should work at this until you have acquired some dex 
terity before going on to more advanced work. If you 
find on your first attempt or two that you are putting on 
too much lead, do not be discouraged. That is a very 
frequent mistake that is made by beginners. The best 
thing to do is to rub on a little more retouching medium 
erasing what you have done and start over again. 

It is best to begin with the blemishes in the denser 
parts of the negative and, after they are removed, go 
on to those that are in the halftones and shadows. In 
the thinner parts of the negatives your strokes must, 
of course, be much lighter, and it may be necessary in 
the light parts to use a harder lead. If you find that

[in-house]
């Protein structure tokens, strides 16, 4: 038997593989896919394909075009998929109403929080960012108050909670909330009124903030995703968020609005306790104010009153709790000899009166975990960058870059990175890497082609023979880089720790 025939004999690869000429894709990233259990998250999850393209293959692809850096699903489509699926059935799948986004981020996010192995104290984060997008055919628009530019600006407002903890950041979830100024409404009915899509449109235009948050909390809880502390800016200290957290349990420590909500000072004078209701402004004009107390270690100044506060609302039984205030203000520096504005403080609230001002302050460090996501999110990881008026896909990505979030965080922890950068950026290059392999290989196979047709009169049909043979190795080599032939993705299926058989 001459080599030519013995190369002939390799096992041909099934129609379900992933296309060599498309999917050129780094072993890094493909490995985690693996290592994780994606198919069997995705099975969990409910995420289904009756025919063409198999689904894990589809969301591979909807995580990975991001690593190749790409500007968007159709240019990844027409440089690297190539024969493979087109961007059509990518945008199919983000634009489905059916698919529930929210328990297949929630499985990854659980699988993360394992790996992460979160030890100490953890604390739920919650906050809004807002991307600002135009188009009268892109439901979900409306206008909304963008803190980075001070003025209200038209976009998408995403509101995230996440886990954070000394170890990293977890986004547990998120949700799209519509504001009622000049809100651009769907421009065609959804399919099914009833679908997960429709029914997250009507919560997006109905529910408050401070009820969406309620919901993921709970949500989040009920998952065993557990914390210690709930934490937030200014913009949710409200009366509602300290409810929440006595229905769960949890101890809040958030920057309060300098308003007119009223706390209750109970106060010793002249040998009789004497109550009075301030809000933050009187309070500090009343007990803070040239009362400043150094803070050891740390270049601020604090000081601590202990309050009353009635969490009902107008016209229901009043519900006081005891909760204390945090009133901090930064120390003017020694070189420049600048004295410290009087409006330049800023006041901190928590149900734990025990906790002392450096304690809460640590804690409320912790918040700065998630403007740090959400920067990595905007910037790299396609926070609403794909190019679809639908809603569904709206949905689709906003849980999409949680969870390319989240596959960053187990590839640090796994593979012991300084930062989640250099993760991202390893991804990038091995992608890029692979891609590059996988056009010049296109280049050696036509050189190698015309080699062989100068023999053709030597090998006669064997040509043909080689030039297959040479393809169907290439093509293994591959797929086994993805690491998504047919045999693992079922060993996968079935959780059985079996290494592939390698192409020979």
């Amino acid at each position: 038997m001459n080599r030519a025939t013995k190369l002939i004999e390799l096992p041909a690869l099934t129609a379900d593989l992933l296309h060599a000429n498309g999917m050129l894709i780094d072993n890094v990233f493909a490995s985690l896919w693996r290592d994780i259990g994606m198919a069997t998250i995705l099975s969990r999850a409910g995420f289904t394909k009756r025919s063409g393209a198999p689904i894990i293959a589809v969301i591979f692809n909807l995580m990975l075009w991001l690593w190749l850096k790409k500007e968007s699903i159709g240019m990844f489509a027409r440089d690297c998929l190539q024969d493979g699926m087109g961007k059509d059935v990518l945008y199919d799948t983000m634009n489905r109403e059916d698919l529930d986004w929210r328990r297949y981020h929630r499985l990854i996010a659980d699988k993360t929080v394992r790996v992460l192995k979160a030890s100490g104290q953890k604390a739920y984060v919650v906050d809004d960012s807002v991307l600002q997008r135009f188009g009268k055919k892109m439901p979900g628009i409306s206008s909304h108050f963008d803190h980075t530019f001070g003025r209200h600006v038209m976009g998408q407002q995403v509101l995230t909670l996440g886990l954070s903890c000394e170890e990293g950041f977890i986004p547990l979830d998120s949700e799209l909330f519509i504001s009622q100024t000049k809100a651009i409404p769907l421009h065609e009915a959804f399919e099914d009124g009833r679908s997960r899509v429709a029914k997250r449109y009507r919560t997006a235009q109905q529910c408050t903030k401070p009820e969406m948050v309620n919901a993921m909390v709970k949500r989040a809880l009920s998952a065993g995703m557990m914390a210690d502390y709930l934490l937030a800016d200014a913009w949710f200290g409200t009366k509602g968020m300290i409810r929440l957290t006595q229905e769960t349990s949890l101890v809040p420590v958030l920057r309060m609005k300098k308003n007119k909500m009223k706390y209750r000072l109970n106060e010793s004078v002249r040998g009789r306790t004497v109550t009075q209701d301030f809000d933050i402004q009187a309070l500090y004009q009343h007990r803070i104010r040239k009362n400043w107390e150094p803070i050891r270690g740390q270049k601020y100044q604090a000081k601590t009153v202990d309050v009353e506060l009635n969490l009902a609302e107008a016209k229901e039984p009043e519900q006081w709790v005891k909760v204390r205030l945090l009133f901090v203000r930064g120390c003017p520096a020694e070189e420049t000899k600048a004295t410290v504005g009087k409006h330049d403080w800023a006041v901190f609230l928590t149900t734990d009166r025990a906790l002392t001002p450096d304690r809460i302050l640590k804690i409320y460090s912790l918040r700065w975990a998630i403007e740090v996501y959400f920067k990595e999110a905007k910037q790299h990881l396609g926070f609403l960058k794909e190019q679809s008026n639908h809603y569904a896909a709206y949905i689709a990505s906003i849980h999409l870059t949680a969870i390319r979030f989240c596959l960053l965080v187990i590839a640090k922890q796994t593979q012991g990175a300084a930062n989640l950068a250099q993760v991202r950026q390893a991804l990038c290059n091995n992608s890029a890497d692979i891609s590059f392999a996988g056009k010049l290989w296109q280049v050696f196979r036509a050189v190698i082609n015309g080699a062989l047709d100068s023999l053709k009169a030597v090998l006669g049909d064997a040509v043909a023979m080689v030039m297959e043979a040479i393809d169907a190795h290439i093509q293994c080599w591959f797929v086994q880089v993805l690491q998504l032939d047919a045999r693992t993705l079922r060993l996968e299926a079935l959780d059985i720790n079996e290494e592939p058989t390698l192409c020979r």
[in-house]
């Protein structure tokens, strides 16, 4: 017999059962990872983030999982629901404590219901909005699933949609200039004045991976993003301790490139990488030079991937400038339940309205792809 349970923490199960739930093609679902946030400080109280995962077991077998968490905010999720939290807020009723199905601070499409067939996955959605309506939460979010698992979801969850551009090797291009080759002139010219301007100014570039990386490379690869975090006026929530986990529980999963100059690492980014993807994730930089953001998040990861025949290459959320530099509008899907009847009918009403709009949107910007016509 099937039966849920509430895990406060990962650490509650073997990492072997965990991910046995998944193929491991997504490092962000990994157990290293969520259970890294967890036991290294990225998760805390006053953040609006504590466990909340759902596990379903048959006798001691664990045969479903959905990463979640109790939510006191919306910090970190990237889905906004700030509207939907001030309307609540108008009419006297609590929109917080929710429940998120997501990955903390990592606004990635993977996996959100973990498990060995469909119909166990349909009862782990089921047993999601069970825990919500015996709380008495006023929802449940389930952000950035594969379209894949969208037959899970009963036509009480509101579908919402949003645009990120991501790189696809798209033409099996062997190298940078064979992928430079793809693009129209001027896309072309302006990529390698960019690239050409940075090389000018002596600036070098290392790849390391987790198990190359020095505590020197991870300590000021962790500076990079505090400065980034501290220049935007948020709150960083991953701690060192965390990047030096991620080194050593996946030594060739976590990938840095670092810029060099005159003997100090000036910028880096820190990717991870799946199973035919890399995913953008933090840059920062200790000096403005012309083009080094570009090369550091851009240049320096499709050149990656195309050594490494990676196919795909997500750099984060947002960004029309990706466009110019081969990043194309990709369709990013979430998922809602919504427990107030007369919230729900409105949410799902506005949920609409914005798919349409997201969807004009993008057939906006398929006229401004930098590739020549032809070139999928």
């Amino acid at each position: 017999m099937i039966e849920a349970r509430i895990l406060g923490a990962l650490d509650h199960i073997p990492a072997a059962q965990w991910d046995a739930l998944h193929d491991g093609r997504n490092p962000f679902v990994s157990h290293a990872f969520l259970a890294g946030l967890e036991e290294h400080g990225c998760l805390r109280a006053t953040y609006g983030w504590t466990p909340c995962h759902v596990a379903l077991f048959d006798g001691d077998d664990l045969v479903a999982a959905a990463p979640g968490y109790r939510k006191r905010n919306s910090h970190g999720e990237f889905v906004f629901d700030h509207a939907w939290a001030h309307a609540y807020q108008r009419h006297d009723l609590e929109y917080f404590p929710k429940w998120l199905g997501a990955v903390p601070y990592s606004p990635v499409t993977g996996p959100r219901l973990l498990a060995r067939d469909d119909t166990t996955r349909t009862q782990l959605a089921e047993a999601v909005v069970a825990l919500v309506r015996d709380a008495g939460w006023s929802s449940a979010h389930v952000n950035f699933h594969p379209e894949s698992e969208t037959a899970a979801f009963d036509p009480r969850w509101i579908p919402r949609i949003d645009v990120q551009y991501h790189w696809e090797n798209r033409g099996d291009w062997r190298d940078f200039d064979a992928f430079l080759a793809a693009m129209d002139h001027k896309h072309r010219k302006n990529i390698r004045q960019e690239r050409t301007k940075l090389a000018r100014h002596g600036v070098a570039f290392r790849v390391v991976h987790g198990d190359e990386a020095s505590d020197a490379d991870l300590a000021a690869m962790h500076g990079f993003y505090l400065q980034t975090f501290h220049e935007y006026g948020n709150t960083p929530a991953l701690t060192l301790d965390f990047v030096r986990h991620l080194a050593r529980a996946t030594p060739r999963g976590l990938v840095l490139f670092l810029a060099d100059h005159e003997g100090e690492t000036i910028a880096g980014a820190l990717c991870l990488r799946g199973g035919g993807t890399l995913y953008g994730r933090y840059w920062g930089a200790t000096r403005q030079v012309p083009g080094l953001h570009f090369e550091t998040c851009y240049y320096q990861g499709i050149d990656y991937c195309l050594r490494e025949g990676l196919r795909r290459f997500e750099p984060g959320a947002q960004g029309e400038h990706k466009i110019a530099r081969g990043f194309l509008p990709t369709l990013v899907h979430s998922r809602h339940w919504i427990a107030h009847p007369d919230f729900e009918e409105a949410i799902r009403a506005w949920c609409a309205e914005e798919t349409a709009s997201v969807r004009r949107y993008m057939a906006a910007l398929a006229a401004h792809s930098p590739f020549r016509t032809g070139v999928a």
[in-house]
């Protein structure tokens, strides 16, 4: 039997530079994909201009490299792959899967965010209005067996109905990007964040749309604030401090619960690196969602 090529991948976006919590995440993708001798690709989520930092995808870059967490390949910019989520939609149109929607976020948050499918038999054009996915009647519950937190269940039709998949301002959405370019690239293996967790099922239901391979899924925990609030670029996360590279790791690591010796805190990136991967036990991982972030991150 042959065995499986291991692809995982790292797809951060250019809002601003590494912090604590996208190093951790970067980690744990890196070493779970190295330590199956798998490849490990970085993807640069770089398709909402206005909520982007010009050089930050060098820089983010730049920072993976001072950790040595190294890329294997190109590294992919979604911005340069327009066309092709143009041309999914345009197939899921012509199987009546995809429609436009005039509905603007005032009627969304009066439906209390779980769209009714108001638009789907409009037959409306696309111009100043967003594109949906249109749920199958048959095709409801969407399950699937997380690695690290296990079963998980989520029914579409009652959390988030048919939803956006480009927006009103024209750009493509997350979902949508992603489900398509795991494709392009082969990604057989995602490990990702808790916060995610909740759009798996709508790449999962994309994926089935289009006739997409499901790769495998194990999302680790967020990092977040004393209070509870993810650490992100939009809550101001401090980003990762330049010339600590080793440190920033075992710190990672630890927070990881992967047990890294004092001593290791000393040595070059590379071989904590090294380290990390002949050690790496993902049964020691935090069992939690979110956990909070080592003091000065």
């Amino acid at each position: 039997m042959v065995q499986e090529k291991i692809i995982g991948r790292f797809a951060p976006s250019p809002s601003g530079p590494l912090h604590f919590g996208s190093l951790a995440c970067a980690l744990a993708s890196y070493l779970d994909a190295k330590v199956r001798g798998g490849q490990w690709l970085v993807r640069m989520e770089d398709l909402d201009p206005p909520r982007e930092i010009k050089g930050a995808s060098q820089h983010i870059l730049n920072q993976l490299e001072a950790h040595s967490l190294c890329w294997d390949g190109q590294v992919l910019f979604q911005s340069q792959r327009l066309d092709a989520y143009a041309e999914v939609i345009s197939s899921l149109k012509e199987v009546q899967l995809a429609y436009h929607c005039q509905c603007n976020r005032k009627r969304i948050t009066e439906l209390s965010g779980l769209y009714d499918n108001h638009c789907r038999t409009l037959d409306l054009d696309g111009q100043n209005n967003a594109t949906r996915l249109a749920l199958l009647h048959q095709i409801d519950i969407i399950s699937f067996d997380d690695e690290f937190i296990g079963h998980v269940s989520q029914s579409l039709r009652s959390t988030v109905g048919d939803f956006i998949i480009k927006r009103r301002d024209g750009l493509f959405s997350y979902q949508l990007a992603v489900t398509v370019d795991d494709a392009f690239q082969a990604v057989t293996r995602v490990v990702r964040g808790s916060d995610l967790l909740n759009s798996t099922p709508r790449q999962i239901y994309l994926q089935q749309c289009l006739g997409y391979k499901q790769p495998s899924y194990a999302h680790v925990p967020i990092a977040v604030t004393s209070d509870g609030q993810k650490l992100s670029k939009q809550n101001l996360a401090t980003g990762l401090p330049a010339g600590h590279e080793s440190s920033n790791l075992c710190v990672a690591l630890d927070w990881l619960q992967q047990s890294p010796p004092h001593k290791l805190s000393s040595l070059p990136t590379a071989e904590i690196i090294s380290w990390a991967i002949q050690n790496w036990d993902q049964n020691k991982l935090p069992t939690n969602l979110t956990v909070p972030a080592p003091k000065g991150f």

the lead is being applied too heavily and that the strokes 
show too much, use a harder lead. If, on the other hand, 
you find that after working over a transparent part it 
does not gradually become filled in, the lead may be too 
hard and you had better try a softer lead. You will 
soon learn how to adapt the grade of lead to the work 
that you want to do. As a rule, a medium lead should 
be used, except for very dense or very transparent parts 
of the negative. 

After you have removed the prominent blemishes, it 
would be a good plan to make another print and com 
pare it with the one that you made before starting work. 
You will notice considerable improvement, but you may 
find that still more work is needed to remove some of the 
blemishes so that they do not show at all. If so, do a 
little more work on the negative until that part of it ap 
pears more even. 

Only by careful practice and repeated trials can you